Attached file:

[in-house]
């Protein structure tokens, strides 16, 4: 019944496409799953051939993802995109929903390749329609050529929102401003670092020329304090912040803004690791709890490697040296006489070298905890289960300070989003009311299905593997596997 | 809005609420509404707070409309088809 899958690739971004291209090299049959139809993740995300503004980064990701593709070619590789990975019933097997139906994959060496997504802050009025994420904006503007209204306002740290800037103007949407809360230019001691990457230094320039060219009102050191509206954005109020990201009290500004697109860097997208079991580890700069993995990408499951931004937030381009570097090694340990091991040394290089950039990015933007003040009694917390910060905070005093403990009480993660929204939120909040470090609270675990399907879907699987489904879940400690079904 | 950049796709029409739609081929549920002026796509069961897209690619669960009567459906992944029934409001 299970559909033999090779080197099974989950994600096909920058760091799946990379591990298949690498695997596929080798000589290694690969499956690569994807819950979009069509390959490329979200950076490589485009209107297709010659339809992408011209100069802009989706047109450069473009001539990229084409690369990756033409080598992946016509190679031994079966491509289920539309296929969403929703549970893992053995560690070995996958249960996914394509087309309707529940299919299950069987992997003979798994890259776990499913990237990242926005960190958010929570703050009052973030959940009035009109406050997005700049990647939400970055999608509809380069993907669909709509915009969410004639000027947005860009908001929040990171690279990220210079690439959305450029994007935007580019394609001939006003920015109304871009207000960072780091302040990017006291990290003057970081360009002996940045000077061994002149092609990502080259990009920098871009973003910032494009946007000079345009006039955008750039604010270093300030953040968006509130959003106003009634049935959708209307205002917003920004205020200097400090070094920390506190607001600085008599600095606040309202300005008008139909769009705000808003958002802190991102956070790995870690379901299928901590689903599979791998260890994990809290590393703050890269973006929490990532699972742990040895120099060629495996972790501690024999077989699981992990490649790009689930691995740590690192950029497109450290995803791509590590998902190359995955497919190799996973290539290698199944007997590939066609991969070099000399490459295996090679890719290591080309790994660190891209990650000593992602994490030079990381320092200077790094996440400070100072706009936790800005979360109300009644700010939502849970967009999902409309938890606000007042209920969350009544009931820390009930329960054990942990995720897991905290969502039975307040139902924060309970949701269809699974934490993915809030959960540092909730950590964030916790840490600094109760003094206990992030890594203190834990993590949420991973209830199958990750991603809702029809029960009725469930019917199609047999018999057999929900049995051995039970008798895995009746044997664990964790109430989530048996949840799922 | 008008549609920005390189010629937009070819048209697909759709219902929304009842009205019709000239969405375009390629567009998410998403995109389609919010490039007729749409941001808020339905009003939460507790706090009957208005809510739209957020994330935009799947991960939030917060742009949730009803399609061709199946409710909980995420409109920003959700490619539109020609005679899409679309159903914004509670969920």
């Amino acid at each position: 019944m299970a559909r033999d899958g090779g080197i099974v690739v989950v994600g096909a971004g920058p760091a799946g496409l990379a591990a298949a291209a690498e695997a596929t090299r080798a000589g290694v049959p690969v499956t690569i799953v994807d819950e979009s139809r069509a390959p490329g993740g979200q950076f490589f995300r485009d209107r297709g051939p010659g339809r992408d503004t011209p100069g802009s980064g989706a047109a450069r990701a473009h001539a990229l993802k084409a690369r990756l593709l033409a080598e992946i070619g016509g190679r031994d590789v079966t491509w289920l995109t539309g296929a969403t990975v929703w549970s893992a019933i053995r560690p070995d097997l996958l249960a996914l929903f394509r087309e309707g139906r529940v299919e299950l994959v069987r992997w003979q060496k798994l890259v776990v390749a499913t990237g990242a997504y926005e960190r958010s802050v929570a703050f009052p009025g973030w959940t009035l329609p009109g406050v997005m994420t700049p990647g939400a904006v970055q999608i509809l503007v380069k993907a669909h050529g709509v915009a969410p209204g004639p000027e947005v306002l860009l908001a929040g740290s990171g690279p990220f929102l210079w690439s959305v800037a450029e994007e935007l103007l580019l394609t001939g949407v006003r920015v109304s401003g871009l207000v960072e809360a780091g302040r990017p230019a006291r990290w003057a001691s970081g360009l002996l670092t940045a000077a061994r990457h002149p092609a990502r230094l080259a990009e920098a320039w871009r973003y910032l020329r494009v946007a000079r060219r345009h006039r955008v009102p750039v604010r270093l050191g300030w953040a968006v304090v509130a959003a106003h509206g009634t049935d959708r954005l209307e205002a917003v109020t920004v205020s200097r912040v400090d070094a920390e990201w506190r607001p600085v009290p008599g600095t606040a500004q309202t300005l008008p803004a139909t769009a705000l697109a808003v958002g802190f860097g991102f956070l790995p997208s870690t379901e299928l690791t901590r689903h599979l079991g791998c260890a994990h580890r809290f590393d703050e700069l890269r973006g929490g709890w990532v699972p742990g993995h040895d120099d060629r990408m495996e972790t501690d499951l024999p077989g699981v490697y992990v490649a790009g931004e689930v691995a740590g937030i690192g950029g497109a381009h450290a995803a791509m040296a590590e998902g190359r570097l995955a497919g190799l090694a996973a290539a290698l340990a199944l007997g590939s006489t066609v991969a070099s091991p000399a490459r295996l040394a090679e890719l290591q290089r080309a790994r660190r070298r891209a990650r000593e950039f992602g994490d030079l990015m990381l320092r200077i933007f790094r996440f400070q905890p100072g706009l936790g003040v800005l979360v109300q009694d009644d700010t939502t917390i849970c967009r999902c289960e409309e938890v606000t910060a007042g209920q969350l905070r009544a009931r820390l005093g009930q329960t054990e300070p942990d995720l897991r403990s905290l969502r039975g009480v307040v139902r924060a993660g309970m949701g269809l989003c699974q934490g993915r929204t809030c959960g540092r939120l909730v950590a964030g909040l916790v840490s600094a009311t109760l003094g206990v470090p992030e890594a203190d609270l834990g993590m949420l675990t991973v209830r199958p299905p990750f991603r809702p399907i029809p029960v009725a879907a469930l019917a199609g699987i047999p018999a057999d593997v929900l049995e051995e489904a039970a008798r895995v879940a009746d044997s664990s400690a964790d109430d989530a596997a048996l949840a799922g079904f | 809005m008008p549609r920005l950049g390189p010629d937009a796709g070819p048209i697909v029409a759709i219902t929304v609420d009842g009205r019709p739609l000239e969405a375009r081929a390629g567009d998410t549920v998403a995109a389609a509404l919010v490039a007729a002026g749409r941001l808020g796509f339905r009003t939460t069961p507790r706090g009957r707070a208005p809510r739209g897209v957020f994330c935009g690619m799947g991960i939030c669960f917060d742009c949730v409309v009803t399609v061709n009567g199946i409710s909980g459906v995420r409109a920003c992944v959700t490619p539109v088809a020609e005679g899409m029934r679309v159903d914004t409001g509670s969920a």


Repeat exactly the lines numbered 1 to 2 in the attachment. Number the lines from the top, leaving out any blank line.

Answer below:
[in-house]
């Protein structure tokens, strides 16, 4: 019944496409799953051939993802995109929903390749329609050529929102401003670092020329304090912040803004690791709890490697040296006489070298905890289960300070989003009311299905593997596997 | 809005609420509404707070409309088809 899958690739971004291209090299049959139809993740995300503004980064990701593709070619590789990975019933097997139906994959060496997504802050009025994420904006503007209204306002740290800037103007949407809360230019001691990457230094320039060219009102050191509206954005109020990201009290500004697109860097997208079991580890700069993995990408499951931004937030381009570097090694340990091991040394290089950039990015933007003040009694917390910060905070005093403990009480993660929204939120909040470090609270675990399907879907699987489904879940400690079904 | 950049796709029409739609081929549920002026796509069961897209690619669960009567459906992944029934409001 299970559909033999090779080197099974989950994600096909920058760091799946990379591990298949690498695997596929080798000589290694690969499956690569994807819950979009069509390959490329979200950076490589485009209107297709010659339809992408011209100069802009989706047109450069473009001539990229084409690369990756033409080598992946016509190679031994079966491509289920539309296929969403929703549970893992053995560690070995996958249960996914394509087309309707529940299919299950069987992997003979798994890259776990499913990237990242926005960190958010929570703050009052973030959940009035009109406050997005700049990647939400970055999608509809380069993907669909709509915009969410004639000027947005860009908001929040990171690279990220210079690439959305450029994007935007580019394609001939006003920015109304871009207000960072780091302040990017006291990290003057970081360009002996940045000077061994002149092609990502080259990009920098871009973003910032494009946007000079345009006039955008750039604010270093300030953040968006509130959003106003009634049935959708209307205002917003920004205020200097400090070094920390506190607001600085008599600095606040309202300005008008139909769009705000808003958002802190991102956070790995870690379901299928901590689903599979791998260890994990809290590393703050890269973006929490990532699972742990040895120099060629495996972790501690024999077989699981992990490649790009689930691995740590690192950029497109450290995803791509590590998902190359995955497919190799996973290539290698199944007997590939066609991969070099000399490459295996090679890719290591080309790994660190891209990650000593992602994490030079990381320092200077790094996440400070100072706009936790800005979360109300009644700010939502849970967009999902409309938890606000007042209920969350009544009931820390009930329960054990942990995720897991905290969502039975307040139902924060309970949701269809699974934490993915809030959960540092909730950590964030916790840490600094109760003094206990992030890594203190834990993590949420991973209830199958990750991603809702029809029960009725469930019917199609047999018999057999929900049995051995039970008798895995009746044997664990964790109430989530048996949840799922 | 008008549609920005390189010629937009070819048209697909759709219902929304009842009205019709000239969405375009390629567009998410998403995109389609919010490039007729749409941001808020339905009003939460507790706090009957208005809510739209957020994330935009799947991960939030917060742009949730009803399609061709199946409710909980995420409109920003959700490619539109020609005679899409679309159903914004509670969920």